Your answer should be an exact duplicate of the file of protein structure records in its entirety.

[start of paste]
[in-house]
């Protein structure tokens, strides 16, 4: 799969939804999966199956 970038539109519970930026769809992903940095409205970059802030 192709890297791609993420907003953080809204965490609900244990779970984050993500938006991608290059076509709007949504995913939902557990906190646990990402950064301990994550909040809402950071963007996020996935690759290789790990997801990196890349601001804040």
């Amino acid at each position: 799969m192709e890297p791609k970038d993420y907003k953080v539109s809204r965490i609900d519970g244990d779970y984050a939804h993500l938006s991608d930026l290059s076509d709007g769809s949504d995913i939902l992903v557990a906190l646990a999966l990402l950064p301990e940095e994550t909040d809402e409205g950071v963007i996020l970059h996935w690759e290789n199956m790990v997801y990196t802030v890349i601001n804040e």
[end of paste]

[in-house]
């Protein structure tokens, strides 16, 4: 799969939804999966199956 970038539109519970930026769809992903940095409205970059802030 192709890297791609993420907003953080809204965490609900244990779970984050993500938006991608290059076509709007949504995913939902557990906190646990990402950064301990994550909040809402950071963007996020996935690759290789790990997801990196890349601001804040």
């Amino acid at each position: 799969m192709e890297p791609k970038d993420y907003k953080v539109s809204r965490i609900d519970g244990d779970y984050a939804h993500l938006s991608d930026l290059s076509d709007g769809s949504d995913i939902l992903v557990a906190l646990a999966l990402l950064p301990e940095e994550t909040d809402e409205g950071v963007i996020l970059h996935w690759e290789n199956m790990v997801y990196t802030v890349i601001n804040e």